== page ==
Leave it to a sibling comedy duo to recognize the potential for brotherly love amid the Three Stooges’ slap-happy antics, adding a welcome heartwarming dynamic to the gang’s signature eye-poking, head-knocking routine. In Fox’s “The Three Stooges,” co-directors Peter and Bobby Farrelly tone down the abuse without compromising the numbskulls’ unique style of physical comedy, making for an unexpectedly pleasant yet unapologetically lowbrow outing true to the spirit that has made the trio such an enduring comedy fixture since its bigscreen debut in 1930. Brand recognition and warm word of mouth should win over wary parents for a midrange success.
Considering the blowback any time a surrogate stepped in to fill one of the original Stooges’ shoes (remember Shemp?), it couldn’t have been easy to find three actors capable of doing justice to the highly imitable but seldom matched mannerisms of Moe, Larry and Curly. Audiences already know longtime “Will & Grace” co-star Sean Hayes, whom a scowling expression and equally unflattering wig transforms into permanently befuddled Larry, and versatile “Mad TV” comic Will Sasso, whose closely shaved head becomes an all-purpose battering ram as Curly. The discovery here is Greek-Canadian Chris Diamantopoulos, who nails the fast-talking Moe’s cheeky New York accent (no small feat, considering that English is the thesp’s second language).
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As if to simulate a latenight marathon of “Three Stooges” shorts, the film is divided into three continuous episodes. The first, dubbed “More Orphan Than Not,” serves as a revisionist origin story for the trio, opening with their arrival, via duffel bag, on the front stoop of an orphanage operated by nuns. The sisters range in appearance and disposition from the beatific Sister Bernice (Sports Illustrated swimsuit model Kate Upton) to the draconian Sister Mary-Mengele (Larry David in drag), with Jennifer Hudson thrown in for good measure as the quick-to-sing Sister Rosemary.
After a few “Little Rascals”-style scenes in which pint-sized moppets play the 10-year-old misfits, their ridiculous hairstyles and personalities already very much in place, the story jumps forward to find the now-adult Stooges still living under the nuns’ roof. But fortunes have changed in 35 years, and the orphanage is now saddled with heavy debts. Unless the three can raise $830,000 in a month’s time, they’ll be forced to fend for themselves, though escalating in-fighting suggests a rift among the brothers (the subject of the last two episodes, “The Bananas Split” and “No Moe Mister Nice Guy”).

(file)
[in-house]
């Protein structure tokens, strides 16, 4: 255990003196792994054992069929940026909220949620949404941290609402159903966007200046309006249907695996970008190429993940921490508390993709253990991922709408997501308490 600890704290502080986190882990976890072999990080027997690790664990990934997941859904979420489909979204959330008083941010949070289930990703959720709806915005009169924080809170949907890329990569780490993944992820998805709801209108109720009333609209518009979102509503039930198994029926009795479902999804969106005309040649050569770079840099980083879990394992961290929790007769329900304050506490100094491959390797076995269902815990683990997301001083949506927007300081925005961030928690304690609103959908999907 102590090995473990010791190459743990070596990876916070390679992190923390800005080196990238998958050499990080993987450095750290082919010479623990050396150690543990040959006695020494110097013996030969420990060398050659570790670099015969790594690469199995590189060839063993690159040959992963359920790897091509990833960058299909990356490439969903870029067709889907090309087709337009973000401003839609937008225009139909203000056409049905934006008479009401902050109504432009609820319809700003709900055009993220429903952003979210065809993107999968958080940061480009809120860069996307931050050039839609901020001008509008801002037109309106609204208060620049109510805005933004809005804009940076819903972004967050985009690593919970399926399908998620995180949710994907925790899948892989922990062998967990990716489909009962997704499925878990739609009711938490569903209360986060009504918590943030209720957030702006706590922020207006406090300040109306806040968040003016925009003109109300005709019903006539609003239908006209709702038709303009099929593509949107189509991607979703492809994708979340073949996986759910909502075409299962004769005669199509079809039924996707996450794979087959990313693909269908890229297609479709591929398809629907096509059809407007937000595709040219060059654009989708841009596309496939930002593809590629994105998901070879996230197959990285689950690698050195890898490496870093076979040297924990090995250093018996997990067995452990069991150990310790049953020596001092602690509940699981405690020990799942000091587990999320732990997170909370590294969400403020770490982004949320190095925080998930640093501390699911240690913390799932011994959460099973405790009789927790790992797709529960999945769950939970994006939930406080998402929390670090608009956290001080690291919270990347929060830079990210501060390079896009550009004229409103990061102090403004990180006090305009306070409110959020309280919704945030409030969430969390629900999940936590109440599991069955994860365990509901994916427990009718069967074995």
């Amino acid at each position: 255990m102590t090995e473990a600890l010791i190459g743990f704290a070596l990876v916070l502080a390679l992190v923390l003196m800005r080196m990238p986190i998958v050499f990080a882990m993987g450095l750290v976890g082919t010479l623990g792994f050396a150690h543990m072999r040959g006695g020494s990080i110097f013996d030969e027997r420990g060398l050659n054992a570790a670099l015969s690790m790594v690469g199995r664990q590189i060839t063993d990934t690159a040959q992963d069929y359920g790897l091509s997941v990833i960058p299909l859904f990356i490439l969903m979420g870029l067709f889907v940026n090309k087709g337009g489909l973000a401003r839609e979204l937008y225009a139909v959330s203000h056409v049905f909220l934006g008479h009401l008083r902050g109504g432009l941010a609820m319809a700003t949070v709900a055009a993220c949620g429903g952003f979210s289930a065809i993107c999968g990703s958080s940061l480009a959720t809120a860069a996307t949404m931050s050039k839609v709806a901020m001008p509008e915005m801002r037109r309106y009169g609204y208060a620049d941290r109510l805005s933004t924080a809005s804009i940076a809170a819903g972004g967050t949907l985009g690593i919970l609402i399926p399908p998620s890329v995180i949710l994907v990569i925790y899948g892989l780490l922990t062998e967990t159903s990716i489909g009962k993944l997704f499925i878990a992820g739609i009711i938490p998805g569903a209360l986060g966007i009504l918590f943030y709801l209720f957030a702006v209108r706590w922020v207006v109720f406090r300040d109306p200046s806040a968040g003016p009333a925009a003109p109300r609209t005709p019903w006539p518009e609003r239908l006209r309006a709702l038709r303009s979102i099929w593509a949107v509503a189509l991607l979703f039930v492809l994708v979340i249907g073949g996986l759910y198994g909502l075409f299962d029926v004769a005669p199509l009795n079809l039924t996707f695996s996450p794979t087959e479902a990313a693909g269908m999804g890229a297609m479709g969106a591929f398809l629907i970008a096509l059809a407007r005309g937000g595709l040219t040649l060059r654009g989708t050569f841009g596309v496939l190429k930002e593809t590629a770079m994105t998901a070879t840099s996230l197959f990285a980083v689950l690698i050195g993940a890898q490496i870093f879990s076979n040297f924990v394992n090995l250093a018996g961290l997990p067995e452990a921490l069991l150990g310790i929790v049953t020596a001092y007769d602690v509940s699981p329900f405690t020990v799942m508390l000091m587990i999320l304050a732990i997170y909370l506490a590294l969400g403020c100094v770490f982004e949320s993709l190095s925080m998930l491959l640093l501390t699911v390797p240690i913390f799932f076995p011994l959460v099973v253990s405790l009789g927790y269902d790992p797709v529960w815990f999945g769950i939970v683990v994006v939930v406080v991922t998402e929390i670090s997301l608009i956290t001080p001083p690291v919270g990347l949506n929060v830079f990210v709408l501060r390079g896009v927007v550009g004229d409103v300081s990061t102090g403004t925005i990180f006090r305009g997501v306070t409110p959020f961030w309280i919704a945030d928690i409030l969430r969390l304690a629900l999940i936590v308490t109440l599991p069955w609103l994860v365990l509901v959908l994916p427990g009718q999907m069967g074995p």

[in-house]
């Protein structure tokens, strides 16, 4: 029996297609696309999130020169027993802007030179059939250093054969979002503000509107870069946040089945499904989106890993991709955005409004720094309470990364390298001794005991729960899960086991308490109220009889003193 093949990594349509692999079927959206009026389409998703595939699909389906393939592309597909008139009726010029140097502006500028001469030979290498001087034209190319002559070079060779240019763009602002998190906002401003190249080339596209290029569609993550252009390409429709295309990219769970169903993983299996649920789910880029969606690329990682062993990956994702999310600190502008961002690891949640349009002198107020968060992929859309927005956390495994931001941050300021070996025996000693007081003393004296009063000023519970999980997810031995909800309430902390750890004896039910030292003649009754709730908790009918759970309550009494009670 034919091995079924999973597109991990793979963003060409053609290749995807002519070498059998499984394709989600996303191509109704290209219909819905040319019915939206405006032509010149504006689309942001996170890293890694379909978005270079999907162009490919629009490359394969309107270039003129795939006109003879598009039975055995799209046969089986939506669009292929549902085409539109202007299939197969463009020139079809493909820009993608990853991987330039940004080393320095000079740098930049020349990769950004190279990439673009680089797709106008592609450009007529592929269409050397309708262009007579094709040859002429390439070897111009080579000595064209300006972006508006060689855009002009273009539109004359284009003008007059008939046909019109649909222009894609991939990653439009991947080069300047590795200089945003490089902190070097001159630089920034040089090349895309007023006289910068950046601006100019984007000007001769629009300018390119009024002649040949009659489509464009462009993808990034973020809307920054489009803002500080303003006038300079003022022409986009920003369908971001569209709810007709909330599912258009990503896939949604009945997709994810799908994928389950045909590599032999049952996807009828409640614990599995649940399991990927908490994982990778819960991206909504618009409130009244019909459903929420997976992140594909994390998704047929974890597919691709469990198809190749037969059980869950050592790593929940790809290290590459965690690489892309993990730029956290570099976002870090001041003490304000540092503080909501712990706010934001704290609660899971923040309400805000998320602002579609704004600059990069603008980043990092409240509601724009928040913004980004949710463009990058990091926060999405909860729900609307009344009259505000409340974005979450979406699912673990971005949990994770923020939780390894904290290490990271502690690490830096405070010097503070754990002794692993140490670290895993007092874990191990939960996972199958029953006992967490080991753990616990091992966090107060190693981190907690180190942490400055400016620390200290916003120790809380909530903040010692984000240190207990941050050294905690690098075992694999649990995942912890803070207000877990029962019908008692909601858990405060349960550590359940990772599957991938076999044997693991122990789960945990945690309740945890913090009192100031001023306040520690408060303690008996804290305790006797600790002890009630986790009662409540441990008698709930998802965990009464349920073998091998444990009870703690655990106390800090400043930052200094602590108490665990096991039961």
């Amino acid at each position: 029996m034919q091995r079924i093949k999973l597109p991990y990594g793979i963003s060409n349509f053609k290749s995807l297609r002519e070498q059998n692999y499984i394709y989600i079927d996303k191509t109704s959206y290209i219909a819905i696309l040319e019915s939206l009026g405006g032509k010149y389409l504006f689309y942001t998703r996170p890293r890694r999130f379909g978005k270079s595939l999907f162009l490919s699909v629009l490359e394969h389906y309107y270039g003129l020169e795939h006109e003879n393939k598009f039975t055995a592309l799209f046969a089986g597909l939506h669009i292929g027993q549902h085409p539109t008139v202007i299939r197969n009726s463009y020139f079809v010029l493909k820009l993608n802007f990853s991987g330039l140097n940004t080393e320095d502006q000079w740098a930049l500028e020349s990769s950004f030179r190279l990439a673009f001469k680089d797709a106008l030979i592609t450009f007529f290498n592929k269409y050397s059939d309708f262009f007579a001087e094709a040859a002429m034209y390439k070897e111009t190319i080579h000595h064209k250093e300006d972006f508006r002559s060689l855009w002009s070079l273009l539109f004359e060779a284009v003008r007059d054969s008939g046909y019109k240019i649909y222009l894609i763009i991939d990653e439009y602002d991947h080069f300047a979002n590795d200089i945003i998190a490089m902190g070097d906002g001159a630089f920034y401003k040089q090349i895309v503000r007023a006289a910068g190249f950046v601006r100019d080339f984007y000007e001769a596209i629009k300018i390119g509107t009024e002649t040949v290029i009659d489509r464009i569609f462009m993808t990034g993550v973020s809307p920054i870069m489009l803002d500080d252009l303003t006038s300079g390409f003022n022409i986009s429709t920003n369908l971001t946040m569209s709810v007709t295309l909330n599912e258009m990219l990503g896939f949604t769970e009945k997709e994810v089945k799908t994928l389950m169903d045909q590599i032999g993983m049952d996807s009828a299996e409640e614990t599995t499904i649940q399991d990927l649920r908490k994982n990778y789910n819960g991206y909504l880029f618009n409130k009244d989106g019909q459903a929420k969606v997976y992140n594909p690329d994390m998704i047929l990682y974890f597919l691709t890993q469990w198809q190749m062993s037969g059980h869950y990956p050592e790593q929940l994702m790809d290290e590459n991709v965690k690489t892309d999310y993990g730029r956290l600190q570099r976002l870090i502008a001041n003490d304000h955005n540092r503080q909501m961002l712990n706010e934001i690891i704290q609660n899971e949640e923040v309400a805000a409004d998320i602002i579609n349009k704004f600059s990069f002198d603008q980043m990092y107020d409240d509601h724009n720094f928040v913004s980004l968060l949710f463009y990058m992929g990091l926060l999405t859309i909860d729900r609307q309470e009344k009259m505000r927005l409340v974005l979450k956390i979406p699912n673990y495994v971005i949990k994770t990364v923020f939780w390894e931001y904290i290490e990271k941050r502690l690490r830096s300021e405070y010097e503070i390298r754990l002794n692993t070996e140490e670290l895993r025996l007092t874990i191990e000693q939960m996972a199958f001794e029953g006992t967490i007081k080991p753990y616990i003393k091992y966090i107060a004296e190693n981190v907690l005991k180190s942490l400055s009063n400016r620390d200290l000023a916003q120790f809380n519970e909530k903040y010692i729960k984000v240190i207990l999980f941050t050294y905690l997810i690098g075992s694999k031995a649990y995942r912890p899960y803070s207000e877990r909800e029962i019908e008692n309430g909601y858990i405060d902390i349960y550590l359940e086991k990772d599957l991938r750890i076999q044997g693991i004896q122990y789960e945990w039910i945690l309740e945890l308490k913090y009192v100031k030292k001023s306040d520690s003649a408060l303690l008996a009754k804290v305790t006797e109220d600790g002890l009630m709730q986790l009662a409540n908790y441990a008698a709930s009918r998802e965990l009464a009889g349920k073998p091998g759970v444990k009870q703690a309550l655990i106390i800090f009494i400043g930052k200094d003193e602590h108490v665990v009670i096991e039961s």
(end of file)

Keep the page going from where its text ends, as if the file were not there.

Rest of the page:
Wherever they go, the Stooges can be relied upon to turn any environment — including a maternity ward packed with full-bladdered infants — into a dangerous playground for slapstick shenanigans. While the story may be stock and the laughs unsophisticated, it’s hard not to admire the convoluted mix of puns and mock pugilism that make up their routine, a throwback to the vaudeville tradition from which their act emerged back in the ’20s.
As with the Marx Brothers, the key to making the Stooges work is to surround them with straight men — humorless authority figures incapable of going about their business in the presence of such idiocy. As Mother Superior, Jane Lynch is a perfect example, denying her own considerable comic gifts to give the boys more room to shine. The instant the supporting cast starts to act funny, however, the dynamic shifts toward farce, as when a buxom gold-digger (Sofia Vergara) enlists the Stooges to murder her husband (Kirby Heyborne).
While best known for pushing the envelope on gross-out humor, co-directors Peter and Bobby Farrelly are softies at heart, having quietly spent the past two decades shifting audience attitudes toward mentally and physically challenged characters onscreen (including actors with disabilities in “There’s Something About Mary” and “Shallow Hal,” among others).
Whereas many who grew up watching “The Three Stooges” now wince at the thought of their mean-spirited antics, the Farrellys have the right attitude to make their buffoonery bearable. In early scenes among the nuns, the adolescent Stooges come across as precocious pranksters, but as adults, they are clearly stunted kids — a variation on the popular man-child trend.
And lest anyone think “The Three Stooges” reruns represent the lowest form of television programming, the Farrellys slyly enlist the cast members of “The Jersey Shore” to play themselves, allowing Moe to knock some sense into the reality-show wastrels. If some degree of schadenfreude is key to appreciating the Stooges’ abusive escapades, then watching Snooki and the Situation get slapped around goes a long way toward satisfying grownups, while sparing the need for racy double entendres and other tacky tricks.
Production values are pro, with timing — in choreography, editing and silly sound effects — consistently triggering the guffaws. An amusing coda, in which Antonio Sabato Jr. and Justin Lopez introduce themselves as the film’s directors and proceed to deliver a “don’t try this at home” message, puts the PG-rated violence in proper context.